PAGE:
public sphere unless they deny their own precepts. This forces the
religious into "schizophrenic"
lives split in half between their "religious, private selves" and their
"public, political selves";
in abortion, "homosexual marriage," euthanasia, divorce, rampant
pornography, un-Catholic economic systems, attacks on the family via
social programs (or, in a libertarian system of this sort, result in no
support via acknowledgment of the rights of fathers), etc. One need not
be religious to see the social effects of such policies;
secularize historically Christian holidays and symbolism in order to
appease all religions, either denying those things any civic status at
all, or forcing recognition of these aspects of all religious systems
equally, giving equal weight in law, for ex., to Satanism, Scientology,
man's needs for culture (rooted in the word "cult"); a society's need
of a shared vision of the Good, True, and Beautiful; and a sense of
historical continuity and rootedness, all in favor of ideologies which
have shown themselves to be divisive and socially and psychologically
it. Those are the options. Which is the right choice for a Catholic?
Which ends in sanity? Which builds community, a sense of place, of
belonging and rootedness? Which system is more likely to be coherent
and lead to happiness? Which is consistent with Catholic teaching? And,
most importantly, which is most likely to lead to the salvation of
Error: The spread of a false ecumenism
(movement toward unity between Christians) and incessant, fruitless
interreligious dialogue (dialogue between Christians and
non-Christians) that has as its goal a religious unity that doesn't
require conversion to the Catholic faith; that has served to water down
the Catholic Faith in order to appease non-Catholics; and that has led
to scandalous "interfaith" prayer and worship services that are based
on sentiment and feelings
rather than true charity which is rooted in Truth. This contradicts
Sacred Scripture, Pope Pius X's "Our
Apostolic Mandate" ("Notre Charge Apostolique"), Pope Pius
XI's ''Mortalium Animos,''
Pope Pius XII's ''Humani
Generis'' and other documents.
The Truth: While understanding
between the practitioners of various religions is quite good, and while
it is a wonderful thing -- a Christ-commanded thing! -- to have warm,
charitable relations with non-Catholics, it is a dogma
of the Faith that "outside the Church there is no salvation" ("extra
ecclesiam nulla salus"). To gain a proper understanding of this very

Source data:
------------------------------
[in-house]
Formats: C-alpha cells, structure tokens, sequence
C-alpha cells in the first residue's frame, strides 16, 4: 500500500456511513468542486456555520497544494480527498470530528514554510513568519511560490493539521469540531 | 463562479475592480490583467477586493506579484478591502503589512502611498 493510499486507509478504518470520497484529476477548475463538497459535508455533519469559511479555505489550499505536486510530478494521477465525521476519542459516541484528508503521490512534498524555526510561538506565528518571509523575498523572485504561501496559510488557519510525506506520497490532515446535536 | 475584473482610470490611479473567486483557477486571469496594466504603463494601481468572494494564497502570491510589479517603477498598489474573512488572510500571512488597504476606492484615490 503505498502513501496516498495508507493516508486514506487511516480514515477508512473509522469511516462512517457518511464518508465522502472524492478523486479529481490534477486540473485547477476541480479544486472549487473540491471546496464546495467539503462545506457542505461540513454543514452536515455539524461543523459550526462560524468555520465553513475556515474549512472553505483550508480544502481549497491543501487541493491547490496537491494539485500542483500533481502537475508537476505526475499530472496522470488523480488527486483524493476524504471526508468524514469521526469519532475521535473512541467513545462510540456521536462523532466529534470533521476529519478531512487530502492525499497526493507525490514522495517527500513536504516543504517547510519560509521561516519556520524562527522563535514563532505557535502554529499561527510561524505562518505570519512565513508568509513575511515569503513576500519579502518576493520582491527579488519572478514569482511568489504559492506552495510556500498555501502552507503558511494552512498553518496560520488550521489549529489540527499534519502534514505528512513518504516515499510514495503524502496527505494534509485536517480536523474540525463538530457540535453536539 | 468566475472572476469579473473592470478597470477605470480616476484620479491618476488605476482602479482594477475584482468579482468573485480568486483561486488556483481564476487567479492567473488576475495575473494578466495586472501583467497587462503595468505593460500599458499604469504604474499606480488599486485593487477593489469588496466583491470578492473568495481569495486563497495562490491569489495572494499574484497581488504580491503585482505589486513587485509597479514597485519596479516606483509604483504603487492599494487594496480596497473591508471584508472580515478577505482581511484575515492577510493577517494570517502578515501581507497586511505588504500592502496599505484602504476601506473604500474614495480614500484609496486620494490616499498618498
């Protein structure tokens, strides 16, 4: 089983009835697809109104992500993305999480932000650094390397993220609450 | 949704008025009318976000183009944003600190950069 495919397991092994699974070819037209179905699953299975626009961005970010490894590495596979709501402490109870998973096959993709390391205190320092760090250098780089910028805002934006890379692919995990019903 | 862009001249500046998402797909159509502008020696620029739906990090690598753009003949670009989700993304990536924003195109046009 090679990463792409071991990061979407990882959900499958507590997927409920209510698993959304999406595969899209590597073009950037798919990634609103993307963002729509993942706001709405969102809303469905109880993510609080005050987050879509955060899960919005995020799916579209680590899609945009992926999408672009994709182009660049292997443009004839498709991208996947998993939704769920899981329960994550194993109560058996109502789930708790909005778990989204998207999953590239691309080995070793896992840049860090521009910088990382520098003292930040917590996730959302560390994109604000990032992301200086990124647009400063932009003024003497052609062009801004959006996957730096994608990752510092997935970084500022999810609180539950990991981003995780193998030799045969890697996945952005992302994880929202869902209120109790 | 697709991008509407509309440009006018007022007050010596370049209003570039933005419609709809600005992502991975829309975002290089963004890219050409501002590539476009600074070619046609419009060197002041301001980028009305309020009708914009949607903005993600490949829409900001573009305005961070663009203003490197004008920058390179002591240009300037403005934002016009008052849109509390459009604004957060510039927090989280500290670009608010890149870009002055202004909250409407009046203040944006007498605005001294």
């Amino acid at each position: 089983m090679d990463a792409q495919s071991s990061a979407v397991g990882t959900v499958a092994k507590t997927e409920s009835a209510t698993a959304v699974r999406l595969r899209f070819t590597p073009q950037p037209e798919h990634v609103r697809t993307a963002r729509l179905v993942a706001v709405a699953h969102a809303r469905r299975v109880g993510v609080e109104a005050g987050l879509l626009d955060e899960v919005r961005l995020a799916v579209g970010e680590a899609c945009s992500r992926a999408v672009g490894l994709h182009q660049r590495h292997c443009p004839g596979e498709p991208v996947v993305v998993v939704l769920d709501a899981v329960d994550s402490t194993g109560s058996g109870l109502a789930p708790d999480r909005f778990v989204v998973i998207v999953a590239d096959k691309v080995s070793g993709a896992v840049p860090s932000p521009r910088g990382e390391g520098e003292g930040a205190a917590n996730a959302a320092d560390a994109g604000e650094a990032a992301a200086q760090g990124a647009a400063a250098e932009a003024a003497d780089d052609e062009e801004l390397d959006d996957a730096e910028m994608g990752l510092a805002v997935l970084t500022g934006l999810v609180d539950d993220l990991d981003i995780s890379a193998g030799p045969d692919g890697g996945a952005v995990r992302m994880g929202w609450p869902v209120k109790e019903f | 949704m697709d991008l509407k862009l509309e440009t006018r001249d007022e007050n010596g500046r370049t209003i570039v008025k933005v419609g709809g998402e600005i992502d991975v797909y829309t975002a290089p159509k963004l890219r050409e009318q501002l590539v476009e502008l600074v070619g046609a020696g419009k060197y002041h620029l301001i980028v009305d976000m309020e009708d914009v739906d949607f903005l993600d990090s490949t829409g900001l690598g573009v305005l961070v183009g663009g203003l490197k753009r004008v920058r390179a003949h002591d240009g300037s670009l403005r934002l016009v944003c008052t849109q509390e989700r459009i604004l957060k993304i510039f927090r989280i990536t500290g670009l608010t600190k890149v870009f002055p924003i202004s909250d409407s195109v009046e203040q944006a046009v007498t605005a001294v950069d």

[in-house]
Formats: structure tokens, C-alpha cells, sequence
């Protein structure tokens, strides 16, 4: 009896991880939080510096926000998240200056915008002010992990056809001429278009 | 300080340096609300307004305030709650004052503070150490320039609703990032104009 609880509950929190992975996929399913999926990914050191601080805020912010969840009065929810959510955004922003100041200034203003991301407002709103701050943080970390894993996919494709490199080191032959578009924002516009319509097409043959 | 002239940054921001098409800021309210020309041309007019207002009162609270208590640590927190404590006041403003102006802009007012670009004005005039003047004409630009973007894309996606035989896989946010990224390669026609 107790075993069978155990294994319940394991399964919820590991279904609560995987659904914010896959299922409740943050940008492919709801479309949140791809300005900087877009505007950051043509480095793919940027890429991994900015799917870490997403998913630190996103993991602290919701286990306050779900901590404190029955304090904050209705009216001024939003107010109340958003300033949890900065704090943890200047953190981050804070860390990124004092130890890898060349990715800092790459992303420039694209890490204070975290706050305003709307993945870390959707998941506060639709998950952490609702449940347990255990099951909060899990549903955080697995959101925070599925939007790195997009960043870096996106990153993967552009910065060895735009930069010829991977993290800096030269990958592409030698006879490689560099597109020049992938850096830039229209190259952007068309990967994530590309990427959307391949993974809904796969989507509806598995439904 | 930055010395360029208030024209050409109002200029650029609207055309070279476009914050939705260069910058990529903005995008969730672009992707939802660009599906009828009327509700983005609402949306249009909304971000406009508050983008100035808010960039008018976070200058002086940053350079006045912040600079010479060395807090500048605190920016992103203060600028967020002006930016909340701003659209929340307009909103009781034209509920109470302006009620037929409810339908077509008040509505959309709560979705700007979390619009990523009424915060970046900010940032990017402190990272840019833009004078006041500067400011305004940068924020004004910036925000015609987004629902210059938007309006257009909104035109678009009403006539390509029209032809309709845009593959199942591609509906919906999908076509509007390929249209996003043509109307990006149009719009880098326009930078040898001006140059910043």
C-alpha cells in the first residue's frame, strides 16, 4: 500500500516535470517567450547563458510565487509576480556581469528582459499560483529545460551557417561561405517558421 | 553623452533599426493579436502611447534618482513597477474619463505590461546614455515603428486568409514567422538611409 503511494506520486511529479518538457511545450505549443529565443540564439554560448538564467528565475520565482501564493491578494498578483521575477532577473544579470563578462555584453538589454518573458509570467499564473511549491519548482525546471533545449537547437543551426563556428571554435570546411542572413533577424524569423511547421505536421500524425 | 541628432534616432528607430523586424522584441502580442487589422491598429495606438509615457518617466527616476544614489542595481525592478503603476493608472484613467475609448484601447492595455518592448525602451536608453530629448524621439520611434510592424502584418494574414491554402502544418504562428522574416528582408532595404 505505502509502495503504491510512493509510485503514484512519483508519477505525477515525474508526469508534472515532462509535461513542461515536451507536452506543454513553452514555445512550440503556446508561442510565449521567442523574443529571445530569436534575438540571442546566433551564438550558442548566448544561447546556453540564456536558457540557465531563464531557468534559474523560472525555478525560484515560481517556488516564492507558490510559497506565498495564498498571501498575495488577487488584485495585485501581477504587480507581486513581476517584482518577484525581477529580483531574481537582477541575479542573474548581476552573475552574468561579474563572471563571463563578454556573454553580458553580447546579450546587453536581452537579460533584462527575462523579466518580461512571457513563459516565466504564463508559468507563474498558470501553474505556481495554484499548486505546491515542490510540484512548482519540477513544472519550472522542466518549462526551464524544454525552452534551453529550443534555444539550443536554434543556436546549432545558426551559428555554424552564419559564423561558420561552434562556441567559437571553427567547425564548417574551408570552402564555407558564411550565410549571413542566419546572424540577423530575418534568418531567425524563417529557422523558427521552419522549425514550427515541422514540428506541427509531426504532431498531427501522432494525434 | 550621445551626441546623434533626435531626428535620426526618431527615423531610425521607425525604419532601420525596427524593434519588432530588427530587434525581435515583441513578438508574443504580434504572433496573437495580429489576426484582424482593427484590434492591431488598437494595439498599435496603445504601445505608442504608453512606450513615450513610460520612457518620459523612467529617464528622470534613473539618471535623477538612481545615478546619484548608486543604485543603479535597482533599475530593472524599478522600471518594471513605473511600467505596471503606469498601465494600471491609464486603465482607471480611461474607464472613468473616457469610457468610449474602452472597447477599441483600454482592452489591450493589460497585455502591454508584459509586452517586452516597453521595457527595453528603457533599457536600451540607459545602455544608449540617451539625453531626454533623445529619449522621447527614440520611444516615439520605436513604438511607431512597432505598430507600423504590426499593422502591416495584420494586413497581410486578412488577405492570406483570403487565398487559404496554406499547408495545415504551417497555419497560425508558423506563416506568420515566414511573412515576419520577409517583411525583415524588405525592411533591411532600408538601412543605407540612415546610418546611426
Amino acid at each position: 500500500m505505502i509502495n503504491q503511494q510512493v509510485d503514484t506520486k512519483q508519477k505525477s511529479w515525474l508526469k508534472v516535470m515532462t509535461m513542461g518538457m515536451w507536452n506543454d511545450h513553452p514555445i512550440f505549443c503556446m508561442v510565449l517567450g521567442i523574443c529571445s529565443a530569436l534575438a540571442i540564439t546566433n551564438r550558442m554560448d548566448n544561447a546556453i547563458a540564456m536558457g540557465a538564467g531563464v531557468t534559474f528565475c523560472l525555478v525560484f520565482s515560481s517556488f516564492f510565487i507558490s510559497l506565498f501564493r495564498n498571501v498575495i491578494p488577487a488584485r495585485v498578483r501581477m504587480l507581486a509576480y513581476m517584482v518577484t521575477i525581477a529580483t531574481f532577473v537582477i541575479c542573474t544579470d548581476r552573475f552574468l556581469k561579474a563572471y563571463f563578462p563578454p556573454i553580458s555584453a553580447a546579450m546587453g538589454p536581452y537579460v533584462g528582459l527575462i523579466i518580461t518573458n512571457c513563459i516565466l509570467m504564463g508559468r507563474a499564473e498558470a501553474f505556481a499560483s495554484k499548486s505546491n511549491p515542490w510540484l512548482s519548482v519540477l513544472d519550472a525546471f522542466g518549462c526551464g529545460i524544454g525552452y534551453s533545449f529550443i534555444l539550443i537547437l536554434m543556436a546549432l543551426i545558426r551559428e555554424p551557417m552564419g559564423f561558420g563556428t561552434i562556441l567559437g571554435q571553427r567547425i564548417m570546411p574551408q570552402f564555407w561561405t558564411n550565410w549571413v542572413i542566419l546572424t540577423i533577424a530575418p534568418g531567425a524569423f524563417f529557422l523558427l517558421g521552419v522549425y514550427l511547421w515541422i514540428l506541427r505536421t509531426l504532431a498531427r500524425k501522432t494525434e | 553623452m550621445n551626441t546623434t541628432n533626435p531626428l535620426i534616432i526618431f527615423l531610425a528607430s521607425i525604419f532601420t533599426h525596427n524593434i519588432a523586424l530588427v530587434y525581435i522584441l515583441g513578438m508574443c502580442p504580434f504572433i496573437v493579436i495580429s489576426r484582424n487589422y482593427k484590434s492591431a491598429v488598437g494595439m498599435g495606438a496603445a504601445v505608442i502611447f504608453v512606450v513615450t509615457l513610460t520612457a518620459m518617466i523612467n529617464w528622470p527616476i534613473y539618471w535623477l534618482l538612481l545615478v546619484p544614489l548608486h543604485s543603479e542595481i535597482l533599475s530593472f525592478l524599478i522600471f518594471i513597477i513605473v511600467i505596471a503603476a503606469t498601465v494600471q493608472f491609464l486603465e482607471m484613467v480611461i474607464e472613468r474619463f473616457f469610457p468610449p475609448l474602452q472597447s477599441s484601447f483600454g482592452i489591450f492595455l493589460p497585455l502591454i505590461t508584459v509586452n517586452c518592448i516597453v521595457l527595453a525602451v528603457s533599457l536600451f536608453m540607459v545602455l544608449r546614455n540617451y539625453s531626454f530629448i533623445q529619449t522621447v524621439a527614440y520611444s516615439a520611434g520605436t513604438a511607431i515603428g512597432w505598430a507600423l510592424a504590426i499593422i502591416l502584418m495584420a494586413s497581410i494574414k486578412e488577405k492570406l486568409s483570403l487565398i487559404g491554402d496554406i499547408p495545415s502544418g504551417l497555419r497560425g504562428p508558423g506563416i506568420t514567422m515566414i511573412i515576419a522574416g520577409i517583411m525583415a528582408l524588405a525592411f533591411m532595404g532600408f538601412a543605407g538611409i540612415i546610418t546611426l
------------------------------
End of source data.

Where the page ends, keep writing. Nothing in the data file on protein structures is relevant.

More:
subtle and very often misunderstood (even by
traditionalists) teaching, see the relevant
paragraphs on the page "Catholicism 101: A Brief Primer."
Error: A new view of ecclesiastical tradition that sees it
as extremely changeable and has led to dangerous modifications in
Catholic practices, liturgy, and disciplines, and to an embracing of
novelty which had been unheard of it the Church before the Second
Vatican Council. This contradicts, among other papal and conciliar
documents, Pope Pius X's Motu Proprio ''Sacrorum
antistitum'' (an oath taken by all priests prior to the
Council), Pope Gregory XVI's ''Mirari
Vos'', the Fourth Anathema of the Second Ecumenical Council
of Nicaea, the teaching of the First Vatican Council, especially the
document ''Pastor Aeternus"
and the ''Fourth Anathema of the Second Ecumenical Council of Nicaea''
which reads, "If anyone rejects any written or unwritten Tradition of
the Church, let him be anathema."
The Truth: Ecclesiastical
traditions can change over time, but they must do so only organically
-- and never if the changes harm souls, lead to
sin, damage the understanding of the Faith, etc. One of the three
Pillars of the Church is Tradition; it must be guarded, whether those
traditions are written or unwritten.
Error: a new and critical attitude towards Sacred Scripture
that contradicts Leo XIII's ''Providentissimus
Deus'' and Benedict XV's ''Spiritus
among other documents.
The Truth: Sacred Scripture is
inerrant, divinely inspired, and historically and scientifically
accurate even though some parts of it are to be read poetically or
metaphorically. Proper interpretation of Sacred Scripture can be known
by reading the Fathers and Doctors of the Church, and by reading
infallible definitions from Popes and Councils convened by Popes.
Error: An ignoring of the fact that the Church and the world
are at variance with one another to some degree, and that the Church has enemies.
This ignores Sacred Scripture, Pope Pius X's warnings in ''Pascendi Dominici Gregis,''
Leo XIII's ''Humanum Genus'',
and many other papal warnings against secret societies and enemies of
Christendom. The most obvious and dangerous way in which our hierarchs
are betraying the Catholic Faith is in a new attitude toward Judaism, a
religion that is not the religion of the Old Testament, but is
Pharisaic rabbinism based on the
explicitly anti-Christ Talmud rather than on Torah.
The Truth: The Church has
always had enemies and will always have enemies until the end of time.
Toward the end of time,
Antichrist will come and lead these enemies to persecute the Church as
She follows Christ in His Passion and Resurrection.
Error: A new "Paschal theology" which de-emphasizes the
Sacrificial aspects of our salvation and which leads the faithful to
believe that it is Christ's Resurrection alone, and not the Blood shed
by His Sacrifice on the Cross, that saves. The revision of the Mass
liturgy under Pope Paul VI is a fruit of this "paschal theology," a
theology that contradicts Scripture and Encyclicals such as Pope Pius
XII's "Mediator Dei''.
This paschal theology also de-emphasizes the